“We must soon have a reform of the voting system and raise the age of franchise and also introduce the personal element into politics again.  We want to vote for men of flesh and blood, not for a list of names as we do now.

“In Foreign policy the question of re-arming is now the most important.  The German aide-memoire seems to have caused a great sensation.  In England they talk about "diplomatic clumsiness."  Warsaw and Paris are angry.  It is just as if one had put one's finger into a wasps' nest.  But surely after the fiasco of the Disarmament Conference the German démarche was the natural consequence and it is quite as natural that Germans of responsibility should speak out their minds frankly and freely.  Schleicher is speaking what every nationally minded German feels in his heart.  We Germans have had enough of the underhanded ways of international politics.  We  want to know where we stand.  The patience of our whole people is at an end.  For thirteen years we have been rigidly bound to the paragraphs of the Treaty of Versailles, which demand a thousand and one things from us.  But the Allies have conscientiously evaded the fulfilment of the  few obligations which they took upon themselves more for the sake of the "beau geste" than in real sincerity.

"The worst of it all is that the French still put the sole blame for the War upon Germany and cannot get rid of the conviction that the naughty boy must remain branded for ever and ever.  All the stipulations of the Treaty of Versailles depend on this belief; and outside France it has been recognized that they must be revised.  Abolition of Reparations was only a step along this path of revision; then general disarmament or German re-arming; and then comes naturally the question of the Eastern frontiers.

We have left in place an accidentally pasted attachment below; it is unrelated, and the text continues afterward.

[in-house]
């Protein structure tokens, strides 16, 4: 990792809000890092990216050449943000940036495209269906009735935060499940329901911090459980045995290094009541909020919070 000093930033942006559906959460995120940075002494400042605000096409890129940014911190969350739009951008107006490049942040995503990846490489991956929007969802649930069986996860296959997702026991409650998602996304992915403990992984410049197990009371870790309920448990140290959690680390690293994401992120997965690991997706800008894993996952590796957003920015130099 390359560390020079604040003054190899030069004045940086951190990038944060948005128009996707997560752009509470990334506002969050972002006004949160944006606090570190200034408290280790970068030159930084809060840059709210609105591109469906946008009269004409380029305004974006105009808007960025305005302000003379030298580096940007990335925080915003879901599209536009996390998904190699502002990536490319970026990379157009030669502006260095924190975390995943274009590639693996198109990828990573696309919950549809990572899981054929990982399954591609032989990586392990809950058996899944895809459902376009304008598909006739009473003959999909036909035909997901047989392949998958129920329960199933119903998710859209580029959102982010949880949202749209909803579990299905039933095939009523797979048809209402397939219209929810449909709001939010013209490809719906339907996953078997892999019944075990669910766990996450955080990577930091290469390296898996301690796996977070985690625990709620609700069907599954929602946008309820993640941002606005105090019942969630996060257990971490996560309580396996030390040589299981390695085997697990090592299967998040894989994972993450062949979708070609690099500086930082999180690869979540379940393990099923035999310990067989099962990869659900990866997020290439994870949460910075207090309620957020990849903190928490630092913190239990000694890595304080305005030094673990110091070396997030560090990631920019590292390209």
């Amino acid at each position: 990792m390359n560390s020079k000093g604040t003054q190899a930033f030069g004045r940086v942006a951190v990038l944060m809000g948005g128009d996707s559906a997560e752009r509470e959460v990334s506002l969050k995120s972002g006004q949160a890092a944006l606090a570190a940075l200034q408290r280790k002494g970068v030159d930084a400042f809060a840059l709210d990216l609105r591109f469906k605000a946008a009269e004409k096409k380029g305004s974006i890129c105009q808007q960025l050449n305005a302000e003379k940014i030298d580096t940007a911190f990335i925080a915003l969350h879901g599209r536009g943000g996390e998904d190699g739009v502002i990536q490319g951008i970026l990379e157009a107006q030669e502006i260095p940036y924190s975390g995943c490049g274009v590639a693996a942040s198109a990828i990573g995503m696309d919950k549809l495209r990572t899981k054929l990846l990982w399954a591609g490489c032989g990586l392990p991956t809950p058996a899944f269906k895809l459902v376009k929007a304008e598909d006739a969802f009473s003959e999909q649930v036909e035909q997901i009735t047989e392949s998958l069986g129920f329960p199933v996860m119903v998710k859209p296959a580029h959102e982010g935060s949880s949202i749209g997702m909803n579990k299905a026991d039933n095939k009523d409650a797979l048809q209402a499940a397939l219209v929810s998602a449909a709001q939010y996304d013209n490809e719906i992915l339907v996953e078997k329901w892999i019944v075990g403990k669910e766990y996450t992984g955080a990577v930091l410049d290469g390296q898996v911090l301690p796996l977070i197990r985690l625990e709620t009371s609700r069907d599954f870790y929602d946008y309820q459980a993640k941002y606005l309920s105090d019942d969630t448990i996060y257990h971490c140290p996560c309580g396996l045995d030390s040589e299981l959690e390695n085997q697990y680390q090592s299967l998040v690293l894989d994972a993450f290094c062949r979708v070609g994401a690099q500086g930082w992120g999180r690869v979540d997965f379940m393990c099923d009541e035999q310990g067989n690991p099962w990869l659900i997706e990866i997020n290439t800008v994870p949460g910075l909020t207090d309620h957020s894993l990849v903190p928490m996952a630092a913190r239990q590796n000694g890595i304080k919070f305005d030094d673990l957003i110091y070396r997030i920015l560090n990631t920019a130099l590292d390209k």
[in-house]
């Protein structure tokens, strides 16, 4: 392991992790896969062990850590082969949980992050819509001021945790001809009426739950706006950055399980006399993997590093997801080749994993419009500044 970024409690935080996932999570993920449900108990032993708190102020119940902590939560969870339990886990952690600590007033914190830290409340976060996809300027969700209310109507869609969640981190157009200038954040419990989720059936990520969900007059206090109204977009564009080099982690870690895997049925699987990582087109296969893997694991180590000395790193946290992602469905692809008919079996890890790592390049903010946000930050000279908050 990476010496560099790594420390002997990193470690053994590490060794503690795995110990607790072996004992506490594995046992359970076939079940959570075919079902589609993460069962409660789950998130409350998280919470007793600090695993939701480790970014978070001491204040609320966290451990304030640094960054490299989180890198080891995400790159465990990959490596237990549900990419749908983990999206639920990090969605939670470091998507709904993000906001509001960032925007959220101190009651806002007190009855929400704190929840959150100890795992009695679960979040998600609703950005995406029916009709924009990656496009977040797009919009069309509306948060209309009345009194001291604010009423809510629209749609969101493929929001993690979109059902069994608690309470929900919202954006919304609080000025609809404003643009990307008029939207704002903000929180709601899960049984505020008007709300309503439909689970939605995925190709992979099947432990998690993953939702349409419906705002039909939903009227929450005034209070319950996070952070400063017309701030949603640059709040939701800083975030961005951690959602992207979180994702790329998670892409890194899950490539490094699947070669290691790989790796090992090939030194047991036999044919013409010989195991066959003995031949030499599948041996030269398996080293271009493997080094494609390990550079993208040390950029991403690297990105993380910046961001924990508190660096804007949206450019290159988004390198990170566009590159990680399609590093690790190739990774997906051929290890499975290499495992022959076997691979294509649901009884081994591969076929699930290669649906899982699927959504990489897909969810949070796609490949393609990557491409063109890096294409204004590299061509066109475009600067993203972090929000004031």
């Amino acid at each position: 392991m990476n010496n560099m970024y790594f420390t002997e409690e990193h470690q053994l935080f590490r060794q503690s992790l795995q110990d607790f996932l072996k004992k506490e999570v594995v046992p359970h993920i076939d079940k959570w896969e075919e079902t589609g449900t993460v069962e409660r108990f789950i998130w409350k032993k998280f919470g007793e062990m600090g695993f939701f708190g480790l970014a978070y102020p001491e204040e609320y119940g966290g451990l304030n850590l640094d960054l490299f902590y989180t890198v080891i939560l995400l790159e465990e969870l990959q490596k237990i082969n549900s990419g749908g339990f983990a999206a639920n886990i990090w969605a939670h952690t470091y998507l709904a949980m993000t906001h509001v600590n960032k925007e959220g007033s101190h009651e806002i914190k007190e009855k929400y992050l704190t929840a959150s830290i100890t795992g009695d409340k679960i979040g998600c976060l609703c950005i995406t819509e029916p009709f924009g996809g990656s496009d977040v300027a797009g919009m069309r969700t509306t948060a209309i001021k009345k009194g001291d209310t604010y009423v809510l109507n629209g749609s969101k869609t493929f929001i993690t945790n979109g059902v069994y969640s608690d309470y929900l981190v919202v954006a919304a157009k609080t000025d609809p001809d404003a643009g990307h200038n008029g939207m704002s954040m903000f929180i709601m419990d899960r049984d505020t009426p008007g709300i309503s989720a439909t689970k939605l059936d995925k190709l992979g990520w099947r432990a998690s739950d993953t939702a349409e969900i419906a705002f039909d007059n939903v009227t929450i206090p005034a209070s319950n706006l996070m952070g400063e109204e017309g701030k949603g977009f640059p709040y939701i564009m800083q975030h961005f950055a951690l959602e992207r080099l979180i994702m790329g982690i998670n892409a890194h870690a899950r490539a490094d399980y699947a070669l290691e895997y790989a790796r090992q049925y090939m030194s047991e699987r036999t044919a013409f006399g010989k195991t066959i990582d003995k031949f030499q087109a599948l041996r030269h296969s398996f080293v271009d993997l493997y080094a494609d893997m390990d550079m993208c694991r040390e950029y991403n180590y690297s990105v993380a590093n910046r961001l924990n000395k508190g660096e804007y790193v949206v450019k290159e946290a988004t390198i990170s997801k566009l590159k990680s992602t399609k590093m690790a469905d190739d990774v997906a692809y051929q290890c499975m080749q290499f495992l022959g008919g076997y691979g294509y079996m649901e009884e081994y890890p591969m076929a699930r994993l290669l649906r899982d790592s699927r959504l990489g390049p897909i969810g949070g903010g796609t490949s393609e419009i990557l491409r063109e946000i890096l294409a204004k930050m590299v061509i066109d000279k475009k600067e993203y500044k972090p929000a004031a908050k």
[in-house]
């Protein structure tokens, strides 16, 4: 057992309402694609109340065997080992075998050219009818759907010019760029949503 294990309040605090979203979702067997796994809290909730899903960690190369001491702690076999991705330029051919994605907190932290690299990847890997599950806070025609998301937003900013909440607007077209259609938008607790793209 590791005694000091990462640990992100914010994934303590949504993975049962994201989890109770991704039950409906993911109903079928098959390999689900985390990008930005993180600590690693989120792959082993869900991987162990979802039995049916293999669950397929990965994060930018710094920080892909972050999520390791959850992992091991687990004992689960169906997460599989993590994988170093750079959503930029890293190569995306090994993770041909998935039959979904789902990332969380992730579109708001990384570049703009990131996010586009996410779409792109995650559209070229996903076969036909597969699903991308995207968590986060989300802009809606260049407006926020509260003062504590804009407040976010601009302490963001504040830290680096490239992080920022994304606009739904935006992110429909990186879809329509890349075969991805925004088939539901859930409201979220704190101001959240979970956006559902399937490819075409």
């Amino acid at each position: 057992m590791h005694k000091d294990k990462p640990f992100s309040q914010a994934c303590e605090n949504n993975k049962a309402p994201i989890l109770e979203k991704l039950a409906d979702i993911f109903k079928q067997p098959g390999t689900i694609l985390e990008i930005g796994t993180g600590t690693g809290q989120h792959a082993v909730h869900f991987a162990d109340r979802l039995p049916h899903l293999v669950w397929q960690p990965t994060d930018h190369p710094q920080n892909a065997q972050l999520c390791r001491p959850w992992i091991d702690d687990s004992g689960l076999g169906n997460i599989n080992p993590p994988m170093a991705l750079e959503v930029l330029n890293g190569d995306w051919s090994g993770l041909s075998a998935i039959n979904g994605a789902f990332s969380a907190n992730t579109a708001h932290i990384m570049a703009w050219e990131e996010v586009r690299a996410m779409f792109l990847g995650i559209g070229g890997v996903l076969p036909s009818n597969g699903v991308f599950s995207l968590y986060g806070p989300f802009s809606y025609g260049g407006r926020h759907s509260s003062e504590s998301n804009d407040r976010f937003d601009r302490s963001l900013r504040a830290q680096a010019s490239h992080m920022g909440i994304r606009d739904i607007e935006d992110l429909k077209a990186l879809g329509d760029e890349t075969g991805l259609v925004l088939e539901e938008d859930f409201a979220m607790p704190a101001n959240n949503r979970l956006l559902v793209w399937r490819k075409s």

"The French stated that no sooner would we be free of reparations than we would spend the money (where is it?) on armaments.  But it is not a question of money.  It is  a question or the national honour of a great people whose will to live cannot be suppressed for all times.  What is right for other nations, should be right for Germany.  That is not chauvinism; that is just commonsense.  We do not want to make War; we feel, however, that the surrounding of Germany by large armies is a threat of war.  Moreover, you have just to look at the map to see  that readiness for defense is a necessary tradition for the German people.  We are pacifists in the sense that we want friendly settlement of international problem; but we are not pacifists in the sense that we must give all our military power up and  thus encourage our neighbours to hit us about,) ( look what the Lithuanians did at Memel.) 

And now just a word about the revision of the Eastern frontiers, which I call the third step of our natural revision.  The Corridor must disappear.  There are only two alternatives; either Danzig and East Prussia will become German or they will become Polish; and we know what they ought to be. 

With heartiest greetings, 










Adolf Hitler, Chancellor of Germany.